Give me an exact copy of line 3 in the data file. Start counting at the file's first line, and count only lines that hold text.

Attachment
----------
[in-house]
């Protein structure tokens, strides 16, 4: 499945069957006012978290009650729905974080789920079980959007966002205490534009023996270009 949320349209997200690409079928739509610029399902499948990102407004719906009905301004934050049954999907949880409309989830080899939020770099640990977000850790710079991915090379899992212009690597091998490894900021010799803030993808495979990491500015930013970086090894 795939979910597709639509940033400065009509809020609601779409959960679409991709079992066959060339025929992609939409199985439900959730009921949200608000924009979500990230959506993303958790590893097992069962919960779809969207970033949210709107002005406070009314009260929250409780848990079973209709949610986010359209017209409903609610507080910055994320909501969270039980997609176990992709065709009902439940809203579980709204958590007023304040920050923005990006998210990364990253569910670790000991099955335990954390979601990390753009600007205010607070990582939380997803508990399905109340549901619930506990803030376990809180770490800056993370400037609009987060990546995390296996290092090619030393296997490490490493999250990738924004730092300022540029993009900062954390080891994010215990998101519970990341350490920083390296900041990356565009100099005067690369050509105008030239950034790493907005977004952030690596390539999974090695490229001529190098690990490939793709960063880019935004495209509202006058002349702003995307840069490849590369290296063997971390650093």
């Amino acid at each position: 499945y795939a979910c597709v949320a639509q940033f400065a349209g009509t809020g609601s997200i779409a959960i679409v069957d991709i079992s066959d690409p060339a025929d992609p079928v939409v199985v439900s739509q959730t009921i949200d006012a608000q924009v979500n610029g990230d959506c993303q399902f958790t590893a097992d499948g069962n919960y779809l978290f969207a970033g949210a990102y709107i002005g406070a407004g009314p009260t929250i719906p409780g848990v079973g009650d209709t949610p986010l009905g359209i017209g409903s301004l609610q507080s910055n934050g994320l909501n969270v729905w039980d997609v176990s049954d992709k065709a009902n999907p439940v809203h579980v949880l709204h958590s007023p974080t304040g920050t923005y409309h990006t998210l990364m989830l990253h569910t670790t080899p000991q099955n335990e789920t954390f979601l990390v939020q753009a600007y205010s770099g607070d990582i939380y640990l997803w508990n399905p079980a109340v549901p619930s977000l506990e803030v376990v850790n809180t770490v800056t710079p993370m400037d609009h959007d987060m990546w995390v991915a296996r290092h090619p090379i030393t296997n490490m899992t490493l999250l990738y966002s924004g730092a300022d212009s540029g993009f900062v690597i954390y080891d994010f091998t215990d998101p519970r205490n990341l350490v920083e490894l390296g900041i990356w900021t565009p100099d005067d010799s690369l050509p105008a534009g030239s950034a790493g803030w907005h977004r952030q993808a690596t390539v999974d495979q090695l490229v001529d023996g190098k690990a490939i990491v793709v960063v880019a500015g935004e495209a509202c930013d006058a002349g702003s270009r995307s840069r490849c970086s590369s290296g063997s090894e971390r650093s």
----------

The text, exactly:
């Amino acid at each position: 499945y795939a979910c597709v949320a639509q940033f400065a349209g009509t809020g609601s997200i779409a959960i679409v069957d991709i079992s066959d690409p060339a025929d992609p079928v939409v199985v439900s739509q959730t009921i949200d006012a608000q924009v979500n610029g990230d959506c993303q399902f958790t590893a097992d499948g069962n919960y779809l978290f969207a970033g949210a990102y709107i002005g406070a407004g009314p009260t929250i719906p409780g848990v079973g009650d209709t949610p986010l009905g359209i017209g409903s301004l609610q507080s910055n934050g994320l909501n969270v729905w039980d997609v176990s049954d992709k065709a009902n999907p439940v809203h579980v949880l709204h958590s007023p974080t304040g920050t923005y409309h990006t998210l990364m989830l990253h569910t670790t080899p000991q099955n335990e789920t954390f979601l990390v939020q753009a600007y205010s770099g607070d990582i939380y640990l997803w508990n399905p079980a109340v549901p619930s977000l506990e803030v376990v850790n809180t770490v800056t710079p993370m400037d609009h959007d987060m990546w995390v991915a296996r290092h090619p090379i030393t296997n490490m899992t490493l999250l990738y966002s924004g730092a300022d212009s540029g993009f900062v690597i954390y080891d994010f091998t215990d998101p519970r205490n990341l350490v920083e490894l390296g900041i990356w900021t565009p100099d005067d010799s690369l050509p105008a534009g030239s950034a790493g803030w907005h977004r952030q993808a690596t390539v999974d495979q090695l490229v001529d023996g190098k690990a490939i990491v793709v960063v880019a500015g935004e495209a509202c930013d006058a002349g702003s270009r995307s840069r490849c970086s590369s290296g063997s090894e971390r650093s």